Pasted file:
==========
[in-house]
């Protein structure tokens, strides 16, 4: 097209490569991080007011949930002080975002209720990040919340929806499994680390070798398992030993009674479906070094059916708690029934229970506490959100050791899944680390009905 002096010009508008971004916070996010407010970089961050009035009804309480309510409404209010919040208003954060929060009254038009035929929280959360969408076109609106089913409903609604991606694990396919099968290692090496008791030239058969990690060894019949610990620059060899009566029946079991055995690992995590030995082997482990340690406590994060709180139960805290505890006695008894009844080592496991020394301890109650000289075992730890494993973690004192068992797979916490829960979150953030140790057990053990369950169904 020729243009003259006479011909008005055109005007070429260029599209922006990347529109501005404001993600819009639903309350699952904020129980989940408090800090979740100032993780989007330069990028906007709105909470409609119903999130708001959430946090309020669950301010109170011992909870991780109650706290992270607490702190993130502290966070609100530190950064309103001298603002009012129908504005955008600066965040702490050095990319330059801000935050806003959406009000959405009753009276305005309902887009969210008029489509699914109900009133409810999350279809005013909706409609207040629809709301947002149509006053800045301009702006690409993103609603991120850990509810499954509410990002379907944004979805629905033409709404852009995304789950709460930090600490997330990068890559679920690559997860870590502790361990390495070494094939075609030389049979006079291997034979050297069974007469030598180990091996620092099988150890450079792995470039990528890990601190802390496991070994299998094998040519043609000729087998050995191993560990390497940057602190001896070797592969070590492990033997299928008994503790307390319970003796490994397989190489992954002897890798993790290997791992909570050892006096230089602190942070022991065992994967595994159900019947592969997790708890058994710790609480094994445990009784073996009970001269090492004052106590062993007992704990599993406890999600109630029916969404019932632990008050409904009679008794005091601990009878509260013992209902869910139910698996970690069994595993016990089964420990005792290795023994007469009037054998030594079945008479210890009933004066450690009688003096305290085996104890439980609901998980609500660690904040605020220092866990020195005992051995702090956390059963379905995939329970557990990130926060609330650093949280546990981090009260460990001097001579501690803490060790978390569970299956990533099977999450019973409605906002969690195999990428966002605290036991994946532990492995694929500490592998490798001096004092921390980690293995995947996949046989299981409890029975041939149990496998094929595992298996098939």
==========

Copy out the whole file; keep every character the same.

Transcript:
[in-house]
């Protein structure tokens, strides 16, 4: 097209490569991080007011949930002080975002209720990040919340929806499994680390070798398992030993009674479906070094059916708690029934229970506490959100050791899944680390009905 002096010009508008971004916070996010407010970089961050009035009804309480309510409404209010919040208003954060929060009254038009035929929280959360969408076109609106089913409903609604991606694990396919099968290692090496008791030239058969990690060894019949610990620059060899009566029946079991055995690992995590030995082997482990340690406590994060709180139960805290505890006695008894009844080592496991020394301890109650000289075992730890494993973690004192068992797979916490829960979150953030140790057990053990369950169904 020729243009003259006479011909008005055109005007070429260029599209922006990347529109501005404001993600819009639903309350699952904020129980989940408090800090979740100032993780989007330069990028906007709105909470409609119903999130708001959430946090309020669950301010109170011992909870991780109650706290992270607490702190993130502290966070609100530190950064309103001298603002009012129908504005955008600066965040702490050095990319330059801000935050806003959406009000959405009753009276305005309902887009969210008029489509699914109900009133409810999350279809005013909706409609207040629809709301947002149509006053800045301009702006690409993103609603991120850990509810499954509410990002379907944004979805629905033409709404852009995304789950709460930090600490997330990068890559679920690559997860870590502790361990390495070494094939075609030389049979006079291997034979050297069974007469030598180990091996620092099988150890450079792995470039990528890990601190802390496991070994299998094998040519043609000729087998050995191993560990390497940057602190001896070797592969070590492990033997299928008994503790307390319970003796490994397989190489992954002897890798993790290997791992909570050892006096230089602190942070022991065992994967595994159900019947592969997790708890058994710790609480094994445990009784073996009970001269090492004052106590062993007992704990599993406890999600109630029916969404019932632990008050409904009679008794005091601990009878509260013992209902869910139910698996970690069994595993016990089964420990005792290795023994007469009037054998030594079945008479210890009933004066450690009688003096305290085996104890439980609901998980609500660690904040605020220092866990020195005992051995702090956390059963379905995939329970557990990130926060609330650093949280546990981090009260460990001097001579501690803490060790978390569970299956990533099977999450019973409605906002969690195999990428966002605290036991994946532990492995694929500490592998490798001096004092921390980690293995995947996949046989299981409890029975041939149990496998094929595992298996098939």